- Ph.D. in Physiology-Endocrinology with a focus on biomedical research and immunology.
- Extensive academic publications in reputable journals, contributing to the field of central nervous system immunity and T lymphocyte functions.
- Founder of Mindful Living Choice, a platform dedicated to educating and inspiring individuals to embrace a natural, organic lifestyle.
- Contributing writer at The Berkeley Well-Being Institute.
Dr. Steve Gendron is not just another blogger; he is a scientist with a passion for mindful living. With a strong background in biomedical research, endocrinology, and immunology, Steve founded Mindful Living Choice to be a trusted source for evidence-based information. His writing process is deeply rooted in comprehensive research, personal experience, and a commitment to sustainability.
Steve's unique perspective lies in his philosophy of making informed choices that are in harmony with nature. He believes that living a natural, organic lifestyle is not just a trend but a significant commitment to personal health and environmental sustainability. His mantra for readers is to "Make a choice. Make a difference."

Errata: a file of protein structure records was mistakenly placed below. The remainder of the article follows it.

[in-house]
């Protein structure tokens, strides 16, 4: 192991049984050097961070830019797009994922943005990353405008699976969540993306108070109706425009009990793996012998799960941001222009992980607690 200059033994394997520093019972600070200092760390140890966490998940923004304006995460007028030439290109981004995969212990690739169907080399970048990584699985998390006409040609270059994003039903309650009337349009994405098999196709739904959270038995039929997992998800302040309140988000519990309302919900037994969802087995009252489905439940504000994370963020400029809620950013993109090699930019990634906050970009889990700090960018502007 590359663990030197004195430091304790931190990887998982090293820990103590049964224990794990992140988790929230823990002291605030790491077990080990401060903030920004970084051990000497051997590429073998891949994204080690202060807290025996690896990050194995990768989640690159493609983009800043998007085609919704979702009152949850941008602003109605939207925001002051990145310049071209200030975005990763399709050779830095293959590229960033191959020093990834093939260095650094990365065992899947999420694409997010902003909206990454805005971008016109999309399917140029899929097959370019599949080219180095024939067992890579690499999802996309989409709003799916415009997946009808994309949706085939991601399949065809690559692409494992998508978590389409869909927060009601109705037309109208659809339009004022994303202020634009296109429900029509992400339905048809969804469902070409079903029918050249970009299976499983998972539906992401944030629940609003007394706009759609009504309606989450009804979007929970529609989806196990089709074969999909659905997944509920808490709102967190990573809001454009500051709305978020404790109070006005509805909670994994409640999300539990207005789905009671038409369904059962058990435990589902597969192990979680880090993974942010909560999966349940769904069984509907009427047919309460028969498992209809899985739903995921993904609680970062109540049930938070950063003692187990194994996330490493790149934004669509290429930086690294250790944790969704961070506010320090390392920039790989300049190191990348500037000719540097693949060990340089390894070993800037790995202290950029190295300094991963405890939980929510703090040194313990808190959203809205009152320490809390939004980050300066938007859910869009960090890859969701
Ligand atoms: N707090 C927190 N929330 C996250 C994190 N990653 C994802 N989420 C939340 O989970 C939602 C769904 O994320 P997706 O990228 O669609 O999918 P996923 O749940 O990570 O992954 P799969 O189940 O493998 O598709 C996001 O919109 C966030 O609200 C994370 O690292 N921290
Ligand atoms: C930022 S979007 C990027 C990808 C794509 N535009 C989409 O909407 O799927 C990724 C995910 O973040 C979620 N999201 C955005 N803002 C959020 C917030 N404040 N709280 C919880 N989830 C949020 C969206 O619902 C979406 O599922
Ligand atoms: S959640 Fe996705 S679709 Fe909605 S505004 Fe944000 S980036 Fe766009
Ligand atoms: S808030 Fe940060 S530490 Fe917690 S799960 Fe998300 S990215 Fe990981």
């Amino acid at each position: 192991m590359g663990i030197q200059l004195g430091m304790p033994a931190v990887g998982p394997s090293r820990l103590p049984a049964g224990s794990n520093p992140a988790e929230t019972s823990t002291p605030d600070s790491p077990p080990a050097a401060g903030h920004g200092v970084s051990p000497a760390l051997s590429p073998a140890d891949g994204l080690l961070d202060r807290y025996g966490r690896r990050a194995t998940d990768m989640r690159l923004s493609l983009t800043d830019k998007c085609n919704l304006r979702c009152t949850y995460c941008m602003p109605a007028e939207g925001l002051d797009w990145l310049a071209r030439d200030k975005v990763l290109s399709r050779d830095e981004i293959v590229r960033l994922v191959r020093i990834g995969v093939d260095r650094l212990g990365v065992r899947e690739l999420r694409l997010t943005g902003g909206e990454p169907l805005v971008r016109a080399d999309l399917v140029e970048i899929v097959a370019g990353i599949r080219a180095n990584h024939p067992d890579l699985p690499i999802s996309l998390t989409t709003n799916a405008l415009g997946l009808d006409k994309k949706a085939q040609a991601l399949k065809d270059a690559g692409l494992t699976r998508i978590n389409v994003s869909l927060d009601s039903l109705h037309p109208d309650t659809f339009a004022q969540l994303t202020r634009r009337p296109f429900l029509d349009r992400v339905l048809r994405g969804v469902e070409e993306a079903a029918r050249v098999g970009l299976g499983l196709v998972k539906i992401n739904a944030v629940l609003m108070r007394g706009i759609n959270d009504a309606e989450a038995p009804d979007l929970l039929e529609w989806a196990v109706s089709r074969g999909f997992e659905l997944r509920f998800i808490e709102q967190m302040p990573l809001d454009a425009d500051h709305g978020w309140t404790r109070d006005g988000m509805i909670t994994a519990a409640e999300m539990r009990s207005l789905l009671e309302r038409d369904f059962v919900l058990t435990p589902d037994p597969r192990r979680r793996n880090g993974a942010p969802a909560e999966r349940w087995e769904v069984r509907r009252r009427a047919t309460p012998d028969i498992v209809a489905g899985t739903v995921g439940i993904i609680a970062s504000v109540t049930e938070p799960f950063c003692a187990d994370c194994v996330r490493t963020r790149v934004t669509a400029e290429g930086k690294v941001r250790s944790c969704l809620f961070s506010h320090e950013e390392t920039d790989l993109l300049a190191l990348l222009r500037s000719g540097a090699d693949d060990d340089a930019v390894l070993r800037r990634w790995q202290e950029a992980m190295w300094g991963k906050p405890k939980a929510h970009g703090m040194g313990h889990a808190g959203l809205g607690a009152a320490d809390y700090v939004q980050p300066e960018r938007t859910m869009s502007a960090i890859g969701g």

Outside of his professional life, Steve is a dedicated family man with four children and enjoys traveling in an RV, embracing the freedom and adventure that comes with it.
Steve earned his Doctorate and Master's degrees in Physiology-Endocrinology from Laval University in Quebec City. His research focused on the regulation of T lymphocyte functions and their role in the immune system. Following his academic journey, Steve served as a Postdoctoral Fellow at Montreal University, where he was responsible for two biomedical research projects in the field of central nervous system immunity.
Steve has an extensive list of academic publications, including but not limited to (full publication list
- "Integrin alpha2beta1 inhibits Fas-mediated apoptosis in T lymphocytes by protein phosphatase 2A-dependent activation of the MAPK/ERK pathway."
- "Alpha2beta1 integrin is the major collagen-binding integrin expressed on human Th17 cells."
- "Collagen type I signaling reduces the expression and the function of human receptor activator of nuclear factor-kappa B ligand (RANKL) in T lymphocytes."
- "Alpha1beta1 integrin and interleukin-7 receptor up-regulate the expression of RANKL in human T cells and enhance their osteoclastogenic function.
His work has significantly contributed to the scientific community, particularly in the fields of endocrinology and immunology.